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See also: non-plussed


1899 Welsh political cartoon, showing a bewildered inventor, entitled Non-plussed.


From an earlier verb form of nonplus, from Latin nōn plūs (no more, no further), early 1600s.[1][2] The etymological sense is similar to being left speechless as a result of confusion: the person can say or do "no more".



nonplussed (comparative more nonplussed, superlative most nonplussed)

  1. Bewildered; unsure how to respond or act. [from 17th c.]
    • 1724, Daniel Defoe, Roxana: The Fortunate Mistress:
      Note, the honest Quaker was nonplussed, and greatly surprised at that question.
    • 1835, Charlotte Brontë, chapter XXVI, in Villette[4]:
      “I could not discern what she meant, and I would not ask her: I was nonplussed.”
    • 1922 February, James Joyce, “[Episode 16]”, in Ulysses, London: The Egoist Press, published October 1922, OCLC 2297483:
      For the nonce he was rather nonplussed but inasmuch as the duty plainly devolved upon him to take some measures on the subject he pondered suitable ways and means during which Stephen repeatedly yawned.
    • 2000, Marcia Miller & Martin Lee, Vocabulary, Word of the Day
      "Dad was so nonplussed by the new VCR that he gave up and asked Mom to set it for him".
  2. (nonstandard, chiefly US, informal) Unfazed, unaffected, or unimpressed. [from 20th c.]
    • 2002 April 14, Debra Pickett, “SUNDAY LUNCH WITH”, in Chicago Sun-Times, page 24:
      And while many of us might be a little taken aback if Mom showed up at our offices, Secrist is utterly nonplussed, even happy about it.
    • 2003 September, Gerald F. Kreyche, “John Charles Fremont; and the Exploration of the American West.”, in USA Today Magazine, volume 132, number 2700, page 52-57:
      One can not help but wonder how the unnecessary death of 10 men sat on Fermont's conscience. From all appearances, he seemed nonplussed and never was remorseful or contrite.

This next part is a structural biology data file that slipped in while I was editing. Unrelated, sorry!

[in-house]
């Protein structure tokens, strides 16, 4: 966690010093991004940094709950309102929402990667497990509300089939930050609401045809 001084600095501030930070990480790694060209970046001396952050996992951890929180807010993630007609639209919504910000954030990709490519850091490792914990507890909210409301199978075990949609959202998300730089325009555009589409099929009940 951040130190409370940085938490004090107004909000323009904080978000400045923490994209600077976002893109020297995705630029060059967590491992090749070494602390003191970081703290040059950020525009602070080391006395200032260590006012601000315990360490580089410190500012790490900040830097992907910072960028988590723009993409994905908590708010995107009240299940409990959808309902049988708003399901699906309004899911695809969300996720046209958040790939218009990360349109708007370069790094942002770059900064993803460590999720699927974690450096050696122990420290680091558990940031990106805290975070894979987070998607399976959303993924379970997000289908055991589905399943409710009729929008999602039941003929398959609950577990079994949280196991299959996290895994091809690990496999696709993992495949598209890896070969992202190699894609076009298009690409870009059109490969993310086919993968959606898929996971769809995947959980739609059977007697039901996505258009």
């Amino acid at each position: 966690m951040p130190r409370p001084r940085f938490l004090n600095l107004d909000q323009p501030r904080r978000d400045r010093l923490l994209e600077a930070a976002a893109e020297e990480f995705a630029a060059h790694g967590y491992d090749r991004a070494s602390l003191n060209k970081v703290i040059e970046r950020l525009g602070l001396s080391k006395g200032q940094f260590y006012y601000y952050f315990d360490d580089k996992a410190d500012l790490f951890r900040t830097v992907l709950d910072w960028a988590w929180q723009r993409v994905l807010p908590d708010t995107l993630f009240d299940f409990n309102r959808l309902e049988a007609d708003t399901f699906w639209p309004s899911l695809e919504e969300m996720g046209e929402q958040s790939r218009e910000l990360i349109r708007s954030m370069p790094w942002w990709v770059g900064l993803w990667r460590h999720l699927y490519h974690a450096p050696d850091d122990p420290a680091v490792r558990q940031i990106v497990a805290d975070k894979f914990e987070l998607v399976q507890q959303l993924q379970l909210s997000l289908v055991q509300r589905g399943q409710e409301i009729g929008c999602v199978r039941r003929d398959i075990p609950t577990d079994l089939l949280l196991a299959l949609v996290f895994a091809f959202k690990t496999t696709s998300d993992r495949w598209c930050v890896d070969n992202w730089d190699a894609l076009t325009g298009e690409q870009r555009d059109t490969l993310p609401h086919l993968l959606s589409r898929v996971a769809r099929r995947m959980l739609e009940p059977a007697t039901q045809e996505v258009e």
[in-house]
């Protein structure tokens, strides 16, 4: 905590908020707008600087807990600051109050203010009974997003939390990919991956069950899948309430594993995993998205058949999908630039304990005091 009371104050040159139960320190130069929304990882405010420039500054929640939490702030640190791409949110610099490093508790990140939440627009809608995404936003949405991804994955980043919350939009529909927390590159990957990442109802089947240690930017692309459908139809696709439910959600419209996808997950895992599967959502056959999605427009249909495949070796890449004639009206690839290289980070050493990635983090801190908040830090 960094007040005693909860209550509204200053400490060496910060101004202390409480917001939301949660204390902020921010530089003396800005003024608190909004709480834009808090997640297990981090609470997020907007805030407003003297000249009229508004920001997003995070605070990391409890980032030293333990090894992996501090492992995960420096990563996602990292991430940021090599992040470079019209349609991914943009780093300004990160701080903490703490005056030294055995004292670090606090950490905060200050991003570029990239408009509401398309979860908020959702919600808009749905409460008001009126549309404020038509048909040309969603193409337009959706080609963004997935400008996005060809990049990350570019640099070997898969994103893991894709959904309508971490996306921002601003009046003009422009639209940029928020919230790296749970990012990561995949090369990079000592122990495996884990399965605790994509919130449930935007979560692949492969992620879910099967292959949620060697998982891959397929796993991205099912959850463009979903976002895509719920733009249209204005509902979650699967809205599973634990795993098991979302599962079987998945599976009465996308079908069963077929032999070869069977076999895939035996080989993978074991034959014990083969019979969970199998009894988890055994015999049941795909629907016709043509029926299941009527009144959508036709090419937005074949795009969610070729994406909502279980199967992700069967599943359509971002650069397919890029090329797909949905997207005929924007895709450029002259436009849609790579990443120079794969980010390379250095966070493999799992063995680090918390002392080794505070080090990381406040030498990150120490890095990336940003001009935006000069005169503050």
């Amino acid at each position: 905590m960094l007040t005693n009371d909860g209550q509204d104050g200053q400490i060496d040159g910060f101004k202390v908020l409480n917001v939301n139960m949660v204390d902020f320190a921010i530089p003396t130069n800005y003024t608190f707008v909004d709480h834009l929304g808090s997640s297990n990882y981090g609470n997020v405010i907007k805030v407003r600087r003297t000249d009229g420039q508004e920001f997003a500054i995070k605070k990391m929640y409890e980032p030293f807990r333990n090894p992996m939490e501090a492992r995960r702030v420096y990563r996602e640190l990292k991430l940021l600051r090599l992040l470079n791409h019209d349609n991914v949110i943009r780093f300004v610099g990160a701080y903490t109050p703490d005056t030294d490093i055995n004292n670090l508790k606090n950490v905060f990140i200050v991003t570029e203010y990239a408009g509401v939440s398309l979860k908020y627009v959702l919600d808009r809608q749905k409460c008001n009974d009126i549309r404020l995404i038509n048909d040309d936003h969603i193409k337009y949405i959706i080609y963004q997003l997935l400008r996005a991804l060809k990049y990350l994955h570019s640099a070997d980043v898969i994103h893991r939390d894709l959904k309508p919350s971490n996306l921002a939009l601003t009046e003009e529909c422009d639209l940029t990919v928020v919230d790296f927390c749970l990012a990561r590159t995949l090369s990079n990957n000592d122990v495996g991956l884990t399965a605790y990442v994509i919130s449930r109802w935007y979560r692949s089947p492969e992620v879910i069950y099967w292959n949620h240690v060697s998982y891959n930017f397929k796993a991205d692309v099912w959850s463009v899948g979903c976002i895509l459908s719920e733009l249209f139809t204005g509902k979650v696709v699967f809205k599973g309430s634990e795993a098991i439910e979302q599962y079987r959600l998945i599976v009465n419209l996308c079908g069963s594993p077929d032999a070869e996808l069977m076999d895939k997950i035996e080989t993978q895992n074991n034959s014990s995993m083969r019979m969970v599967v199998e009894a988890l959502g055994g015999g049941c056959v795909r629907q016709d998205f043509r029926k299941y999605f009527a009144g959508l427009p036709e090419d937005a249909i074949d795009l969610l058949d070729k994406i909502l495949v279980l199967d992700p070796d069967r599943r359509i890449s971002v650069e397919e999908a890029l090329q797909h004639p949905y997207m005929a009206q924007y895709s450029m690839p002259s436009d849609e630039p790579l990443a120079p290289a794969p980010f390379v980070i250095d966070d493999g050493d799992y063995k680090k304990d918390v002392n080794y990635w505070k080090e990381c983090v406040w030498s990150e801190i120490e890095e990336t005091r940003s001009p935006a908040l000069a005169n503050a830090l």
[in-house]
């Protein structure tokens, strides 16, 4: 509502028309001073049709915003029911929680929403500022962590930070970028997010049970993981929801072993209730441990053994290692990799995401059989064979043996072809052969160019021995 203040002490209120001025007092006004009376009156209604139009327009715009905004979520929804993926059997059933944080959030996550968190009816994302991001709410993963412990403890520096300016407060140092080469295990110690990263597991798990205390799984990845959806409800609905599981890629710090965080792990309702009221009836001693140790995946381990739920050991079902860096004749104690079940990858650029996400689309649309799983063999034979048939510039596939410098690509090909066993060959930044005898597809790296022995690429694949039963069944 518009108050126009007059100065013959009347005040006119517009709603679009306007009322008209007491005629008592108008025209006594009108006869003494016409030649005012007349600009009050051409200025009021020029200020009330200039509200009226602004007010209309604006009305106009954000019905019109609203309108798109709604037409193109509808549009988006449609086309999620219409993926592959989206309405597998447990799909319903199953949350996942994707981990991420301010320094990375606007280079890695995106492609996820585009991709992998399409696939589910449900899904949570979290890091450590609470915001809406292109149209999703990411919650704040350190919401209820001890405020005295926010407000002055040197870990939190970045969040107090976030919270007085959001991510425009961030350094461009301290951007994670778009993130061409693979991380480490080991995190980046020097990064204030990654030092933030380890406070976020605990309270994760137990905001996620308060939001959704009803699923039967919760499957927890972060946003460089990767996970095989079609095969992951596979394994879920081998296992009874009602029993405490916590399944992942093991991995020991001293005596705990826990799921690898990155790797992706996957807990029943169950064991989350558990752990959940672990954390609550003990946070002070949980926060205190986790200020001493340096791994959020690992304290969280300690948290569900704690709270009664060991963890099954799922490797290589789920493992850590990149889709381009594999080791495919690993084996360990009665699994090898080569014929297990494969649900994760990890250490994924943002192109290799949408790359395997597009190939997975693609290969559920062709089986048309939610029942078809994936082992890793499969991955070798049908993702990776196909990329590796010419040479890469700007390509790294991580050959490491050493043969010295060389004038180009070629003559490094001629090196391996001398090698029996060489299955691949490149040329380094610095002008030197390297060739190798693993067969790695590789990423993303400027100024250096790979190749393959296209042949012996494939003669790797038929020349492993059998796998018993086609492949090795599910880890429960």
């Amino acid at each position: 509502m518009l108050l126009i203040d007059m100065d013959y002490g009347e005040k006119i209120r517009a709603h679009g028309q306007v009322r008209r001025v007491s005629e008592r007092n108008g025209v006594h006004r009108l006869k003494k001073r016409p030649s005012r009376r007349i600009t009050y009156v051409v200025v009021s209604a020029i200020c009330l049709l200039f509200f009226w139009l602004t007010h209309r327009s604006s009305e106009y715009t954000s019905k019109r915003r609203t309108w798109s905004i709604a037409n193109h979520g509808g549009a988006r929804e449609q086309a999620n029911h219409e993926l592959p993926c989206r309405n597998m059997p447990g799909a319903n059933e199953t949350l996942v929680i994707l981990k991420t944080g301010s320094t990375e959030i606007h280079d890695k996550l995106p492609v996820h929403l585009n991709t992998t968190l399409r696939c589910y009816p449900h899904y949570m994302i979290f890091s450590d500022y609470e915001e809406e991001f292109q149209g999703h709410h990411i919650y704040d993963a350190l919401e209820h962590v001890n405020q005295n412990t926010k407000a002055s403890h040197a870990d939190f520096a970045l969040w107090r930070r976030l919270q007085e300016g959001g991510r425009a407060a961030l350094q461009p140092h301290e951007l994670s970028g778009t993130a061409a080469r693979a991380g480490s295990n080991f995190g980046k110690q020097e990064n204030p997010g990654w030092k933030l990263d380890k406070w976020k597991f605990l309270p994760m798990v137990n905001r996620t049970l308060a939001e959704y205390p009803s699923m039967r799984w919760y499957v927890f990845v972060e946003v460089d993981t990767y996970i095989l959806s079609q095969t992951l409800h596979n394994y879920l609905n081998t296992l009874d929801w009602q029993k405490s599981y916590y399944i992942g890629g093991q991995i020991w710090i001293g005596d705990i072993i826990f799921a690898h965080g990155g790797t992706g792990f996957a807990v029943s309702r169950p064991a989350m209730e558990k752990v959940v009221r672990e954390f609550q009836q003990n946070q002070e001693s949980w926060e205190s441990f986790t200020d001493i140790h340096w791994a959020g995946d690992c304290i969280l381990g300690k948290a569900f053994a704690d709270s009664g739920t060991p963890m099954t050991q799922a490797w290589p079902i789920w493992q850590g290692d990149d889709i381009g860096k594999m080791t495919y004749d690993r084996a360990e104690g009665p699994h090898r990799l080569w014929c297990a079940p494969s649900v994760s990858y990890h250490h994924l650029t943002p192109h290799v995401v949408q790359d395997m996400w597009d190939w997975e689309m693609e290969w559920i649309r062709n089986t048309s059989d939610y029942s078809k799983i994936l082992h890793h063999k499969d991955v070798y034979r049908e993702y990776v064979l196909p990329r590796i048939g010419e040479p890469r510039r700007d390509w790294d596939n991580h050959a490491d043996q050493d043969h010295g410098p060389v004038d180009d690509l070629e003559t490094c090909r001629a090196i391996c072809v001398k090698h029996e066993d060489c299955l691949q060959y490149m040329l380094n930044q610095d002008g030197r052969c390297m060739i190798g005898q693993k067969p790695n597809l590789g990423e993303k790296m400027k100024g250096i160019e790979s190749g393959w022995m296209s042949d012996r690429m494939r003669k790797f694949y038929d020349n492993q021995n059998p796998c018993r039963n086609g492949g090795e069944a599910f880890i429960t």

• 2004 June, Jane McConnell, “Head Out!”, in Sunset, volume 212, number 6, page 140:
      My screams woke everyone [] . My brother-in-law, Mike, was nonplussed: “Why would you get excited over a little bug like that?”
    • 2022 August 14, Joe Shute, “The rise and fall of the pride that inspired the Lion King”, in The Daily Telegraph[5]:
      The lions in question were nonplussed. “They just stuck their noses into the wind, looked around and slumped down again into the grass,” the now 73-year-old recalls.

Usage notes[edit]

Since the late 20th century, originally in North America, nonplussed has acquired the alternative meaning of "unimpressed".[1] In 1999, this was considered a neologism, ostensibly from "not plussed", although "plussed" is itself a nonstandard word, seemingly a back-formation from nonplussed. The "unimpressed" meaning is described as nonstandard by the 2005 Compact Oxford English Dictionary.[3]





  1. simple past tense and past participle of nonplus

See also[edit]


  1. 1.0 1.1 “nonplussed”, in The Mavens' Word of the Day[1] (in English), 1999-12-21, archived from the original on 2013-11-13, retrieved 2006-09-26
  2. ^ Mark Liberman (2008-08-06), “Nonplussed about nonplussed”, in Language Log[2] (in English), retrieved 2015-12-08
  3. ^ “nonplussed”, in askOxford[3] (in English), 2006, archived from the original on 2008-09-16, retrieved 2007-04-20

Further reading[edit]